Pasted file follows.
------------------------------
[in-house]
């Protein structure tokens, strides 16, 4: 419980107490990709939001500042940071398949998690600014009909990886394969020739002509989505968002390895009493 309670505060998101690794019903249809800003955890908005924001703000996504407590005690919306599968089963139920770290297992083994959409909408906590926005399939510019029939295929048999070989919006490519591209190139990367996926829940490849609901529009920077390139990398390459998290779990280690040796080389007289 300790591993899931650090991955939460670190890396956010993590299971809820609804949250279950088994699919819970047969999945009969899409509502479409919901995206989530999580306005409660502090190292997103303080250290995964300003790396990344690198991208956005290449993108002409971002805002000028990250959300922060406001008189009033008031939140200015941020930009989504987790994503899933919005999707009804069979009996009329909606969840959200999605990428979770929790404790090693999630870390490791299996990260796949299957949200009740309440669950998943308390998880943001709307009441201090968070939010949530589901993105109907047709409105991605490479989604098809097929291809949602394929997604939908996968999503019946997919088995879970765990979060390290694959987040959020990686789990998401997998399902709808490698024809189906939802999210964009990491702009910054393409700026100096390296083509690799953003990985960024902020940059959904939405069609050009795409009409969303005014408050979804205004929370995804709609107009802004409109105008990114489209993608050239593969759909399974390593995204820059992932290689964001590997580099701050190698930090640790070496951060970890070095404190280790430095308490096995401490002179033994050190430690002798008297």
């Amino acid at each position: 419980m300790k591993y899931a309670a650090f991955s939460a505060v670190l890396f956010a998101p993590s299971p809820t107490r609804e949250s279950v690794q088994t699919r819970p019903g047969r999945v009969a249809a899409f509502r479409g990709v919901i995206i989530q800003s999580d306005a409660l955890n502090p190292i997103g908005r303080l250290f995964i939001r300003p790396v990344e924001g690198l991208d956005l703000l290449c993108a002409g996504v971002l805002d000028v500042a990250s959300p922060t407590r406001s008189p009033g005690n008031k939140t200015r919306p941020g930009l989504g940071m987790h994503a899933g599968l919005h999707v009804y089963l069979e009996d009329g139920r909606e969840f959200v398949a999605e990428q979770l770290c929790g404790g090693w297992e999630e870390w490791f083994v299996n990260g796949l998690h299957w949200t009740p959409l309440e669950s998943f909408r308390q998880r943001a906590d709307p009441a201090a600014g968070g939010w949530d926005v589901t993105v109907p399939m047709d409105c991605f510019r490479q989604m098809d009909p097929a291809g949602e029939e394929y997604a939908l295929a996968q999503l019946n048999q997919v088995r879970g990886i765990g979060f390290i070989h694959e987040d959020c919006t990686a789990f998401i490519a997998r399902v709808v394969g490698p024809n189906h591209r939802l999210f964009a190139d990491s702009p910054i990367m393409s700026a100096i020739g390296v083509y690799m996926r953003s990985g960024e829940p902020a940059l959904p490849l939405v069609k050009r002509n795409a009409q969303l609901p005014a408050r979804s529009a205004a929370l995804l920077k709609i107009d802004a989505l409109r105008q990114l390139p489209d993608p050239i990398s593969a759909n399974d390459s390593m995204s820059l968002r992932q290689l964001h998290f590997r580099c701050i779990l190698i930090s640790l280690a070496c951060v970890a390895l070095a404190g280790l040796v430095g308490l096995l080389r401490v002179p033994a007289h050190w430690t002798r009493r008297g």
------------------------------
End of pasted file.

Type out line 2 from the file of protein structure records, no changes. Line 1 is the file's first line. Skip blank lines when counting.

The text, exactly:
């Protein structure tokens, strides 16, 4: 419980107490990709939001500042940071398949998690600014009909990886394969020739002509989505968002390895009493 309670505060998101690794019903249809800003955890908005924001703000996504407590005690919306599968089963139920770290297992083994959409909408906590926005399939510019029939295929048999070989919006490519591209190139990367996926829940490849609901529009920077390139990398390459998290779990280690040796080389007289 300790591993899931650090991955939460670190890396956010993590299971809820609804949250279950088994699919819970047969999945009969899409509502479409919901995206989530999580306005409660502090190292997103303080250290995964300003790396990344690198991208956005290449993108002409971002805002000028990250959300922060406001008189009033008031939140200015941020930009989504987790994503899933919005999707009804069979009996009329909606969840959200999605990428979770929790404790090693999630870390490791299996990260796949299957949200009740309440669950998943308390998880943001709307009441201090968070939010949530589901993105109907047709409105991605490479989604098809097929291809949602394929997604939908996968999503019946997919088995879970765990979060390290694959987040959020990686789990998401997998399902709808490698024809189906939802999210964009990491702009910054393409700026100096390296083509690799953003990985960024902020940059959904939405069609050009795409009409969303005014408050979804205004929370995804709609107009802004409109105008990114489209993608050239593969759909399974390593995204820059992932290689964001590997580099701050190698930090640790070496951060970890070095404190280790430095308490096995401490002179033994050190430690002798008297």